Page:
If I decline an ambulance at the scene of a car crash does that kill my personal injury case? In short, no. Personal injury claims are more nuanced than that.
In doing what we do we always have to consider what a jury will think when they hear testimony and evidence at trial. Although there's a good chance your potential case would never even go all the way to trial, we have to think and prepare as if it will at all times in order to try to achieve the best possible result for you and our other clients in this process.
Explanations of Declining An Ambulance
So, if a jury hears that you declined the ambulance at the scene, naturally their mind will wonder “Why?” One easy assumption for a jury is that you just weren't that injured. That is something, too, that the other side will certainly try and argue.
Another possible explanation is that you lacked health insurance and/or any meaningful way to pay for such an expensive service. Whether or not you would actually get to explain it in those exact terms is an open question—but you probably wouldn't. Courts tend to not allow testimony using the word “insurance”, even though that is not a strictly correct practice in light of the rules and law judges base that decision on. At any rate, you would likely be able to testify that you feared you would not be able to afford what an ambulance ride might cost. If that's true, obviously.
Or whatever your explanation may have been. For example, maybe your children were also involved in the crash and you were more concerned about getting them to the hospital so you opted to allow them transport before yourself. Or, maybe the crash happened when you were on your way to see a dying friend or family member and it was of the utmost importance for you to see them before they passed away. It could be anything, literally.
What Does The Jury Think About Your Explanation of Declining An Ambulance
But the key question is—“What does the jury think about your explanation?” Does it provide enough clarity to the jurors that they overlook the defense attorney arguing your having declined transport means you weren't hurt?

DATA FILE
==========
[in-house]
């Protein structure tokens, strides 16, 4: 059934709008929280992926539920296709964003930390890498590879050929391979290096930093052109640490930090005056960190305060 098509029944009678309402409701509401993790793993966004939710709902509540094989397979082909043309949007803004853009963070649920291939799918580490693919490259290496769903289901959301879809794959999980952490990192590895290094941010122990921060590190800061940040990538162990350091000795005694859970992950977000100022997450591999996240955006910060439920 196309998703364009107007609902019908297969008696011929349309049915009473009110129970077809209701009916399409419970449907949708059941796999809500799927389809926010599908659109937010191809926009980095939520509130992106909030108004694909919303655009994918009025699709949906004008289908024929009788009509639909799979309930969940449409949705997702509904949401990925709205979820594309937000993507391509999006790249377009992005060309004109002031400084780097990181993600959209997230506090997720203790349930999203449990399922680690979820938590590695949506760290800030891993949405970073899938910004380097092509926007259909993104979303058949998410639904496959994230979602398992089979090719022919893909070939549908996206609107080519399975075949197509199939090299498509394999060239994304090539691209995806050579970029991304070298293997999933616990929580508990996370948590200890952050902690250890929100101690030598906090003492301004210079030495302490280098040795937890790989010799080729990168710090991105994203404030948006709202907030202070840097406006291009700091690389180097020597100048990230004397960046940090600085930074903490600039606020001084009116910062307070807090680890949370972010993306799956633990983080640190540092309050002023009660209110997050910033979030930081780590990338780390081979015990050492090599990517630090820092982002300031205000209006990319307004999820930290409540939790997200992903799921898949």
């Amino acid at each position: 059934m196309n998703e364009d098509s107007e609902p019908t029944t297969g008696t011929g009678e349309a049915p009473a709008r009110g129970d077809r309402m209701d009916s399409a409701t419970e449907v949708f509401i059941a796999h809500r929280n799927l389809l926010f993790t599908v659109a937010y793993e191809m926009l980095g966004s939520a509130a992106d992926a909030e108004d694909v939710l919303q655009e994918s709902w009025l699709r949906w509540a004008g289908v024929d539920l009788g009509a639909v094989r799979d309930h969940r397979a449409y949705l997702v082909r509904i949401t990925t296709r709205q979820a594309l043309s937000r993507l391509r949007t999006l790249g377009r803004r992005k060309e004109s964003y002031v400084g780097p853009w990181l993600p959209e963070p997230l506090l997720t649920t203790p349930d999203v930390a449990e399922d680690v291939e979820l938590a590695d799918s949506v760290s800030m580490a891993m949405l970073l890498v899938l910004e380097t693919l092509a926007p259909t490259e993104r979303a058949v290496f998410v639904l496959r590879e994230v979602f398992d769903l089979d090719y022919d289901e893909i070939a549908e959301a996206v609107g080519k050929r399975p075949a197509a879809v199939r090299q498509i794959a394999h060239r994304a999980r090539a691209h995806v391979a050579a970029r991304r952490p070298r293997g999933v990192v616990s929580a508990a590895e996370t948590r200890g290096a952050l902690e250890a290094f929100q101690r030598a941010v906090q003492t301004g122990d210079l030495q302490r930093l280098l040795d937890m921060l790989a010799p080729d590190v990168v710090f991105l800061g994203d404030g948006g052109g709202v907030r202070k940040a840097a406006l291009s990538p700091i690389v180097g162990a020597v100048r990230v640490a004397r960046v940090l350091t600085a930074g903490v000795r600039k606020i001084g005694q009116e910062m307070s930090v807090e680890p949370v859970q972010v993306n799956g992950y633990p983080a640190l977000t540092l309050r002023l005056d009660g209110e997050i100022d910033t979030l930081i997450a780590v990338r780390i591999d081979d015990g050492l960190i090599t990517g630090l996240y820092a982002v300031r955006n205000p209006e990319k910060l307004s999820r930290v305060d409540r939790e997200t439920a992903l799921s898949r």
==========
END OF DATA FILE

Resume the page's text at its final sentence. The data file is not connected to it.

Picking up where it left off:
Evidentiary questions like that are hard for any attorney to answer with any certainty. A jury is a random group of usually 12 people assembled on a random date in the future and you're not entirely sure who you are going to get until you get them.
So, to know how a particular jury might find or how a judge might rule on a particular set of facts or issues is just not possible. However, based on experience, an attorney can try to give you a sense of what might happen and from there you can make the most informed decision you can as to how might be best to proceed (in concert with your attorney).
But, if you have legitimate claims stemming from a motor vehicle crash, the mere fact that you didn't take the ambulance available to you on the date of the incident is not the end-all, be-all. Ultimately, your story will be told in its entirety and evaluated accordingly. The fact that you might have declined the ambulance at the scene is only one fact and one issue in what is sure to be a story involving many facts and myriad issues.
If you'd like to talk to one of our attorneys about your circumstances, give us a call today.